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This fall, for the first time since the days of disco, the president of the United States and the leader of Iran spoke directly by phone. Iran’s newly elected president, Hassan Rouhani, is taking steps to end his country’s international isolation. But it’s hard to tell if Rouhani and his moderate allies are serious about effecting change—or if they’re merely making promises in order to get economic sanctions lifted. And, given how much power resides in the conservative establishment, Rouhani may not have any real chance of changing Iran. What might it mean for both countries–and for the dynamics of the Middle East—if the U.S. and Iran were, once again, to become real allies? How would a relationship reset affect oil prices, our relationship with Israel, and life for Iranian-Americans here? Occidental College political scientist Hussein Banai, co-author of Becoming Enemies: U.S.-Iran Relations and the Iran-Iraq War, 1979-1988, Asia Society vice president of global policy programs Suzanne DiMaggio, and Occidental College historian Thaddeus Russell visit Zócalo to discuss whether we may be entering a new era in the relationship between the U.S. and Iran, and how it could change both nations and the world.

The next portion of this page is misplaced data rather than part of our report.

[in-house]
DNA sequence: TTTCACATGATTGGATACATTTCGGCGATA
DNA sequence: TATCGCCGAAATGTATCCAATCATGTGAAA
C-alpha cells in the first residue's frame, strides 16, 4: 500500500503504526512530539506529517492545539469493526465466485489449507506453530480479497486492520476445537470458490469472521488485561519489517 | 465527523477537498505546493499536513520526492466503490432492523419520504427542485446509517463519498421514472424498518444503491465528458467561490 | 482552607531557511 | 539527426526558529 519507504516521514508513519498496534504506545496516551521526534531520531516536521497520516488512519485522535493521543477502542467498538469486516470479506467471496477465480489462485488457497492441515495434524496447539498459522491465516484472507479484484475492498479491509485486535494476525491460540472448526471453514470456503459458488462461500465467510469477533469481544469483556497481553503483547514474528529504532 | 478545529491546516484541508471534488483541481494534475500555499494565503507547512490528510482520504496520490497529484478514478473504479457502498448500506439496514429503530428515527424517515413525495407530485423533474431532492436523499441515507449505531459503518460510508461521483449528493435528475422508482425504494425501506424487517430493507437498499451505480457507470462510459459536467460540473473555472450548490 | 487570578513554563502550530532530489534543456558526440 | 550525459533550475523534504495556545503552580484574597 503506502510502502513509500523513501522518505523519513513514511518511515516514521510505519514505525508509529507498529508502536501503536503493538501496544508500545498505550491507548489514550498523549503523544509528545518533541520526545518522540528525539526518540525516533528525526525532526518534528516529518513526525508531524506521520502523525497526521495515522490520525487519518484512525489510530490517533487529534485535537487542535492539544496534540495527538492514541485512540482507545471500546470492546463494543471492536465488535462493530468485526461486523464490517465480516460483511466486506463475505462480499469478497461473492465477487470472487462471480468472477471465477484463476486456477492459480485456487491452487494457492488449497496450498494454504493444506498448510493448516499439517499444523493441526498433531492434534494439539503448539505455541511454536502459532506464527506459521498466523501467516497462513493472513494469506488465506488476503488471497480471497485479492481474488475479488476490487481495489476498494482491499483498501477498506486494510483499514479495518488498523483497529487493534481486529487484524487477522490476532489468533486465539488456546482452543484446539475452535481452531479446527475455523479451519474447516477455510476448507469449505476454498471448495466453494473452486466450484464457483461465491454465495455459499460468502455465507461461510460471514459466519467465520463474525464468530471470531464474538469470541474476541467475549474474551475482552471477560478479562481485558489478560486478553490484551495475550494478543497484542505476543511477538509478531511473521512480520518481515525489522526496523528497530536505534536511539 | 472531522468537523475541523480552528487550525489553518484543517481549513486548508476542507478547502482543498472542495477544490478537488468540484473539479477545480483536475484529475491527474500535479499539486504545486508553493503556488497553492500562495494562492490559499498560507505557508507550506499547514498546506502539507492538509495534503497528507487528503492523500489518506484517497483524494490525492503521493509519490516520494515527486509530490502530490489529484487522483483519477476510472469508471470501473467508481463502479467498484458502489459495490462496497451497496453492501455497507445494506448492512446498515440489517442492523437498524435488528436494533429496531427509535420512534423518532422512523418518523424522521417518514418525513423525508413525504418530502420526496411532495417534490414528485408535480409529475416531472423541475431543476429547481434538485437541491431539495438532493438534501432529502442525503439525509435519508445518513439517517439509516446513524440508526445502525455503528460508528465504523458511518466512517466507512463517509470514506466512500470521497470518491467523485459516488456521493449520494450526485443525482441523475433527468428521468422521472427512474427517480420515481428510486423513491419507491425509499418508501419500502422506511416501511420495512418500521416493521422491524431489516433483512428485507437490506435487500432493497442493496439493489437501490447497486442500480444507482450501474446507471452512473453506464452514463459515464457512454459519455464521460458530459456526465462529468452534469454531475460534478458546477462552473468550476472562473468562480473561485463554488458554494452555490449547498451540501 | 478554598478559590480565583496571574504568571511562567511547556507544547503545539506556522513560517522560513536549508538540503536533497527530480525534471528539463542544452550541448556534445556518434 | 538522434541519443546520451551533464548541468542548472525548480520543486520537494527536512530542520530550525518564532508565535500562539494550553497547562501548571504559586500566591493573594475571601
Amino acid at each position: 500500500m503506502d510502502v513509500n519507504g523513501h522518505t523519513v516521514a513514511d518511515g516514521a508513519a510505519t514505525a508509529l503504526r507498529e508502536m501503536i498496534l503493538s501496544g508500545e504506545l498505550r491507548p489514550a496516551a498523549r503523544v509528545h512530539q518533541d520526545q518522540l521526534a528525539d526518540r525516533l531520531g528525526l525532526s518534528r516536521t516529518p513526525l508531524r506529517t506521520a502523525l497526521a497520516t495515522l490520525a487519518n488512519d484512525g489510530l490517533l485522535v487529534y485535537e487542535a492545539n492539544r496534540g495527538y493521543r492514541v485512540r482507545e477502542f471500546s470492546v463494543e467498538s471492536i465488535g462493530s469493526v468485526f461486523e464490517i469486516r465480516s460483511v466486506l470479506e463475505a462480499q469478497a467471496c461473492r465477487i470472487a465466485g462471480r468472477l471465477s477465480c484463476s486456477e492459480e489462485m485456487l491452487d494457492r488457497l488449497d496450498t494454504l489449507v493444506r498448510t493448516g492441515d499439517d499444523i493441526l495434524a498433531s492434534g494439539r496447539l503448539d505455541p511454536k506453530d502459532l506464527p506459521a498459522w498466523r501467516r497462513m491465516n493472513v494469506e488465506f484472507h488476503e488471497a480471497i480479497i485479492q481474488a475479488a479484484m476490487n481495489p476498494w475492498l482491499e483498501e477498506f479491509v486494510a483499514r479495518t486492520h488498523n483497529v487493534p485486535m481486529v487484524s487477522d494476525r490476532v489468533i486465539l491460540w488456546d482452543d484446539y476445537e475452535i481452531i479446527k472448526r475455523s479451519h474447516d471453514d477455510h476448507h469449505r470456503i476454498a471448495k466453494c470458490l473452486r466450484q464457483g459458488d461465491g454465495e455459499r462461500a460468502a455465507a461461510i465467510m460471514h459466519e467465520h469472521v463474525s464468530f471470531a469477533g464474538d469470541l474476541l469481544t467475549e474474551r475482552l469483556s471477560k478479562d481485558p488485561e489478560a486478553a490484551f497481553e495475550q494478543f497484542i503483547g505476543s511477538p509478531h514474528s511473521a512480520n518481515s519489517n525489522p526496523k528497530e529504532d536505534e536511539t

*Photo courtesy of Shutterstock.